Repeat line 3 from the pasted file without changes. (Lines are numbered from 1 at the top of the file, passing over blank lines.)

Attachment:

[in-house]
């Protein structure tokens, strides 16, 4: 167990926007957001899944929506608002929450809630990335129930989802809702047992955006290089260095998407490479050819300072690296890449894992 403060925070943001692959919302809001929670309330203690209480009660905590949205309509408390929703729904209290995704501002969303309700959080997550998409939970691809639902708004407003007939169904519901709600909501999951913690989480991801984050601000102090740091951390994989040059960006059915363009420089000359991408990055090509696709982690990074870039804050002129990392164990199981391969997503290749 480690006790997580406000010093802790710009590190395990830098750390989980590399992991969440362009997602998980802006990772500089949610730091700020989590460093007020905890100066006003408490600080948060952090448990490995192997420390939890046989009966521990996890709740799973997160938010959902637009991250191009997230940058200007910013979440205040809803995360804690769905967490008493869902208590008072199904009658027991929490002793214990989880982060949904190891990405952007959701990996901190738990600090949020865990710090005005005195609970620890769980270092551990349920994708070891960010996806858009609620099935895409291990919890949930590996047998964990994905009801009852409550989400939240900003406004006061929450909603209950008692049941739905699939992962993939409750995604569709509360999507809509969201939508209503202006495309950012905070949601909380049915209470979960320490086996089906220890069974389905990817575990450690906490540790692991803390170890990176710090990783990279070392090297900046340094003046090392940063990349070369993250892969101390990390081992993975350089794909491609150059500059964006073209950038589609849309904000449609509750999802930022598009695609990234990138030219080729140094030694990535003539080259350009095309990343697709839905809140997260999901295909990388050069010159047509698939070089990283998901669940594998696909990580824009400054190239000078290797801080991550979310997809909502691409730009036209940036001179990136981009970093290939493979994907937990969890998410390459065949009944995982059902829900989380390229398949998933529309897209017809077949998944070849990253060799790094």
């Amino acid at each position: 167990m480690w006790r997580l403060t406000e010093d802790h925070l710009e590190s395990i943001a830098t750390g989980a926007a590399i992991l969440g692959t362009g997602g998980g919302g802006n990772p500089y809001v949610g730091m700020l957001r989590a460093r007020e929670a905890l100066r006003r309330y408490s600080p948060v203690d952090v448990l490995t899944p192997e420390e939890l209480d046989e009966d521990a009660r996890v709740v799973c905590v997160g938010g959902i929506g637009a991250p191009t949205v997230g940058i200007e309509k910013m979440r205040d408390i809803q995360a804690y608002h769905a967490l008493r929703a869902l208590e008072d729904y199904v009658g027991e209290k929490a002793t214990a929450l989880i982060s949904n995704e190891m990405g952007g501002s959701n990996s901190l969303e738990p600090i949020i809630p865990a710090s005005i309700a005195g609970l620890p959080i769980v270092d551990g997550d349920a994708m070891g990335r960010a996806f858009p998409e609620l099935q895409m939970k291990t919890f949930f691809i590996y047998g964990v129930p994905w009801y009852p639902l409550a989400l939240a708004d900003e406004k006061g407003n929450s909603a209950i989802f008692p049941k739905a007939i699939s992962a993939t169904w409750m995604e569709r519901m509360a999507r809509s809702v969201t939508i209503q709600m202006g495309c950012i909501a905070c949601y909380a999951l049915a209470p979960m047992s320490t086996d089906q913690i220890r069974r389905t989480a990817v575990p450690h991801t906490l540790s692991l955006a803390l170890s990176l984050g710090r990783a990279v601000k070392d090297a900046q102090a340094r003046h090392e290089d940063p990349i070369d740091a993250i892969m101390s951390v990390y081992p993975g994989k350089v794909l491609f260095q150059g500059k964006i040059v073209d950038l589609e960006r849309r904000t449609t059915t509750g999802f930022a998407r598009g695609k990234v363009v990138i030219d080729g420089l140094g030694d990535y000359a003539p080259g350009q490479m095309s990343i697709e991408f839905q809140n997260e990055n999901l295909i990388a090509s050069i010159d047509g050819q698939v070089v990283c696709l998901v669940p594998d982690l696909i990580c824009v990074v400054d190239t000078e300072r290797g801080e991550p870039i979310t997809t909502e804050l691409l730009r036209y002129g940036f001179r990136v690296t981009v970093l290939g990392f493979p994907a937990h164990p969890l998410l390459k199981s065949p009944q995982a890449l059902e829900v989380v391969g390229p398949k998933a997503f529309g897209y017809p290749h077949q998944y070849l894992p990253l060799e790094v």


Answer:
């Amino acid at each position: 167990m480690w006790r997580l403060t406000e010093d802790h925070l710009e590190s395990i943001a830098t750390g989980a926007a590399i992991l969440g692959t362009g997602g998980g919302g802006n990772p500089y809001v949610g730091m700020l957001r989590a460093r007020e929670a905890l100066r006003r309330y408490s600080p948060v203690d952090v448990l490995t899944p192997e420390e939890l209480d046989e009966d521990a009660r996890v709740v799973c905590v997160g938010g959902i929506g637009a991250p191009t949205v997230g940058i200007e309509k910013m979440r205040d408390i809803q995360a804690y608002h769905a967490l008493r929703a869902l208590e008072d729904y199904v009658g027991e209290k929490a002793t214990a929450l989880i982060s949904n995704e190891m990405g952007g501002s959701n990996s901190l969303e738990p600090i949020i809630p865990a710090s005005i309700a005195g609970l620890p959080i769980v270092d551990g997550d349920a994708m070891g990335r960010a996806f858009p998409e609620l099935q895409m939970k291990t919890f949930f691809i590996y047998g964990v129930p994905w009801y009852p639902l409550a989400l939240a708004d900003e406004k006061g407003n929450s909603a209950i989802f008692p049941k739905a007939i699939s992962a993939t169904w409750m995604e569709r519901m509360a999507r809509s809702v969201t939508i209503q709600m202006g495309c950012i909501a905070c949601y909380a999951l049915a209470p979960m047992s320490t086996d089906q913690i220890r069974r389905t989480a990817v575990p450690h991801t906490l540790s692991l955006a803390l170890s990176l984050g710090r990783a990279v601000k070392d090297a900046q102090a340094r003046h090392e290089d940063p990349i070369d740091a993250i892969m101390s951390v990390y081992p993975g994989k350089v794909l491609f260095q150059g500059k964006i040059v073209d950038l589609e960006r849309r904000t449609t059915t509750g999802f930022a998407r598009g695609k990234v363009v990138i030219d080729g420089l140094g030694d990535y000359a003539p080259g350009q490479m095309s990343i697709e991408f839905q809140n997260e990055n999901l295909i990388a090509s050069i010159d047509g050819q698939v070089v990283c696709l998901v669940p594998d982690l696909i990580c824009v990074v400054d190239t000078e300072r290797g801080e991550p870039i979310t997809t909502e804050l691409l730009r036209y002129g940036f001179r990136v690296t981009v970093l290939g990392f493979p994907a937990h164990p969890l998410l390459k199981s065949p009944q995982a890449l059902e829900v989380v391969g390229p398949k998933a997503f529309g897209y017809p290749h077949q998944y070849l894992p990253l060799e790094v």